With summer well underway in New York, you would expect marine fish diversity to be nearing its peak for the year. Normally, by early August, signs of the tropical influence of the Gulf Stream are abundant in the south shore bays of Long Island, however dives and seine net hauls currently look a lot like what we normally see in late June.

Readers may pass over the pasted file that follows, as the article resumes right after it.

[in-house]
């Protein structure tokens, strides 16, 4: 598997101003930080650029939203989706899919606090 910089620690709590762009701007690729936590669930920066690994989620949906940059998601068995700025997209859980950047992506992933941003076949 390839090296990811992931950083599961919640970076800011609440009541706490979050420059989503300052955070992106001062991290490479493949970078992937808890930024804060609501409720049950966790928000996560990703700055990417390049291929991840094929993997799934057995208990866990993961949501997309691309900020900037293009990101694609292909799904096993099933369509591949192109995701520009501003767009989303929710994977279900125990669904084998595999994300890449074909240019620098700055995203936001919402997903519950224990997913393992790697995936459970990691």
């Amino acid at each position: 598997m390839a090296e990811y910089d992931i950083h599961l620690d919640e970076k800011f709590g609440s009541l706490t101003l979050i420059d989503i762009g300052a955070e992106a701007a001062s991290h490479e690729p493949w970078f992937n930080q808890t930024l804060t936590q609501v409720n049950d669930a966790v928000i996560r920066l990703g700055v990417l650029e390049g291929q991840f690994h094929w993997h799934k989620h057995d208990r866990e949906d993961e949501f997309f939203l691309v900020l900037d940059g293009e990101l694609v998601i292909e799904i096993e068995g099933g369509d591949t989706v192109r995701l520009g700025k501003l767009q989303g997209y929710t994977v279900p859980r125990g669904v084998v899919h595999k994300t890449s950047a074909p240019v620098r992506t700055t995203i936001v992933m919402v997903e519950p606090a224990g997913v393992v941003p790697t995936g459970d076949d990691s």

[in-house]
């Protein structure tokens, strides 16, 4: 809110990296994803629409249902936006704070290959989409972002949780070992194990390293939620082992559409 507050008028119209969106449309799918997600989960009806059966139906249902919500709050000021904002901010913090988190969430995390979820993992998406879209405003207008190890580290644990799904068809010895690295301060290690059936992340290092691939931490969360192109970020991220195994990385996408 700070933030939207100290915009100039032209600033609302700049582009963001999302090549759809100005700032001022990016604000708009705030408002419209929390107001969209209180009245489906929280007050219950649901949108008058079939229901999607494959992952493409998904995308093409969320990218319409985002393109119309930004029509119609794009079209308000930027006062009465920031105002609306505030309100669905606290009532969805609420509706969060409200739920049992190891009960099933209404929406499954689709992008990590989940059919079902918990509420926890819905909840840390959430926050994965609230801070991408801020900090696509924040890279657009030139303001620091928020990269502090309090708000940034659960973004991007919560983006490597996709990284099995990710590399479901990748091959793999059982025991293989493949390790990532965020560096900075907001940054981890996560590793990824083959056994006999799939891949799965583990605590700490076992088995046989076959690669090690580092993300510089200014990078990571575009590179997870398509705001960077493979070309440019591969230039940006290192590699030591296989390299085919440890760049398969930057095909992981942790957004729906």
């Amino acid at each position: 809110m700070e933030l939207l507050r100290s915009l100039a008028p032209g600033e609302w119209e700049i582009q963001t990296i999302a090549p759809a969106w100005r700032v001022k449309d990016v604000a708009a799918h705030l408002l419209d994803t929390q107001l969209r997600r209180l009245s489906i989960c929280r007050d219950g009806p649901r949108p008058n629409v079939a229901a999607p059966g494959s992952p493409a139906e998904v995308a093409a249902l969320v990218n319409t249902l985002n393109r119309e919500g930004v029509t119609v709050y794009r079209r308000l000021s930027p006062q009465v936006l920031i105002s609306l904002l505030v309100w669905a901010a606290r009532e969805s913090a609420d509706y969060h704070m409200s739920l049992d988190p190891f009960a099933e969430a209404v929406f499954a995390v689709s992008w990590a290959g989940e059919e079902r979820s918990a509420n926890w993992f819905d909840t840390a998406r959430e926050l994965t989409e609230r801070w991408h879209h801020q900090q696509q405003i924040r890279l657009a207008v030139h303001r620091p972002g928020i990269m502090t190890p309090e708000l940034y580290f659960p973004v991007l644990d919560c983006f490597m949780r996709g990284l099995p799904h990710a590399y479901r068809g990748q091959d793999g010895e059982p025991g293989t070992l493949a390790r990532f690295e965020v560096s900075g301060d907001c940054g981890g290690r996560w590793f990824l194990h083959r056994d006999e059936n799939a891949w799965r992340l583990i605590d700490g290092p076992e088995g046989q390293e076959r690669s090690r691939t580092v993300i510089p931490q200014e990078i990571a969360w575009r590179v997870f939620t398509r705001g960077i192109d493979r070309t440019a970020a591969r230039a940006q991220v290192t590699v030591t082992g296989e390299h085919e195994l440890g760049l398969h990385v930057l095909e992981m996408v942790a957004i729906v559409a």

On yesterday’s dive at the Ponquogue Bridge in Hampton Bays, tropical species were practically non-existent. Near the end of the dive, in about one meter of water, I spotted my first butterflyfish (Chaetodon ocellatus) of the season. There are scattered reports of other sightings and catches around the island, including an African pompano, a short bigeye, a glasseye snapper, and some goatfish, but by all accounts, this is an unusually inactive summer for tropicals so far. Perhaps it is a result of an unusually cold spring and a long period of strong northwest wind in the early summer when we usually depend on southerly winds to push Gulf Stream water closer to shore. Whatever the reason, there is still time for the situation to improve. Normally the peak of tropical fish diversity and abundance occurs right around Labor Day weekend.